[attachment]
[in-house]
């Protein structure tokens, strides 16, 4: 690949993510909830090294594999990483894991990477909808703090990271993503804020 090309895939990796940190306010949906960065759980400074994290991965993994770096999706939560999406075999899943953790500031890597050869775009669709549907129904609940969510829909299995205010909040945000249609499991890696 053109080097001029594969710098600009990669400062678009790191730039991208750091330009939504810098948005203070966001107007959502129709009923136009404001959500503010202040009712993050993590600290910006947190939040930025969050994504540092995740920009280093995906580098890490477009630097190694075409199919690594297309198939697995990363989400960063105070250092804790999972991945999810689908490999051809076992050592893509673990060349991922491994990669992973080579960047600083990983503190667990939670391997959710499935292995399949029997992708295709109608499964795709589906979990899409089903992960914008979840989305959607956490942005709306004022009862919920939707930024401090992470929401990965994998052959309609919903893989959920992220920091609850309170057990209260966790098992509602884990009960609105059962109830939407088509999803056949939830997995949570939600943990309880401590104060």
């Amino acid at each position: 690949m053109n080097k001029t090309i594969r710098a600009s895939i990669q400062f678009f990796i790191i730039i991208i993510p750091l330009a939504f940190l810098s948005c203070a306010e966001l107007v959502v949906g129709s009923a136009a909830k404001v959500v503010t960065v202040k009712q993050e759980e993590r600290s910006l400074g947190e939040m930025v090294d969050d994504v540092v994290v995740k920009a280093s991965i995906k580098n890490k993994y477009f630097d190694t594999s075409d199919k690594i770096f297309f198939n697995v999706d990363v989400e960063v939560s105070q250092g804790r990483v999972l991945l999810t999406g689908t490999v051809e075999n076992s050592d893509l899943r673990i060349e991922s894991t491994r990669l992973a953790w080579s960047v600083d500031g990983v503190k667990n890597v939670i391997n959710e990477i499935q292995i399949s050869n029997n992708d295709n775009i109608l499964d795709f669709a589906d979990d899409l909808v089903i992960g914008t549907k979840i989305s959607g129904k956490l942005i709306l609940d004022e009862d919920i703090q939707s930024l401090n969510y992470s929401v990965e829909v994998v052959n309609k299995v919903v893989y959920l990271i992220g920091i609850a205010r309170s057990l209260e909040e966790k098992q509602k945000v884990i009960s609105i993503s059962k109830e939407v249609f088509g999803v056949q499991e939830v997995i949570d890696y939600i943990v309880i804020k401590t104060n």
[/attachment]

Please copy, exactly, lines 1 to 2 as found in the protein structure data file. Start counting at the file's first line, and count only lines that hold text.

[in-house]
């Protein structure tokens, strides 16, 4: 690949993510909830090294594999990483894991990477909808703090990271993503804020 090309895939990796940190306010949906960065759980400074994290991965993994770096999706939560999406075999899943953790500031890597050869775009669709549907129904609940969510829909299995205010909040945000249609499991890696 053109080097001029594969710098600009990669400062678009790191730039991208750091330009939504810098948005203070966001107007959502129709009923136009404001959500503010202040009712993050993590600290910006947190939040930025969050994504540092995740920009280093995906580098890490477009630097190694075409199919690594297309198939697995990363989400960063105070250092804790999972991945999810689908490999051809076992050592893509673990060349991922491994990669992973080579960047600083990983503190667990939670391997959710499935292995399949029997992708295709109608499964795709589906979990899409089903992960914008979840989305959607956490942005709306004022009862919920939707930024401090992470929401990965994998052959309609919903893989959920992220920091609850309170057990209260966790098992509602884990009960609105059962109830939407088509999803056949939830997995949570939600943990309880401590104060």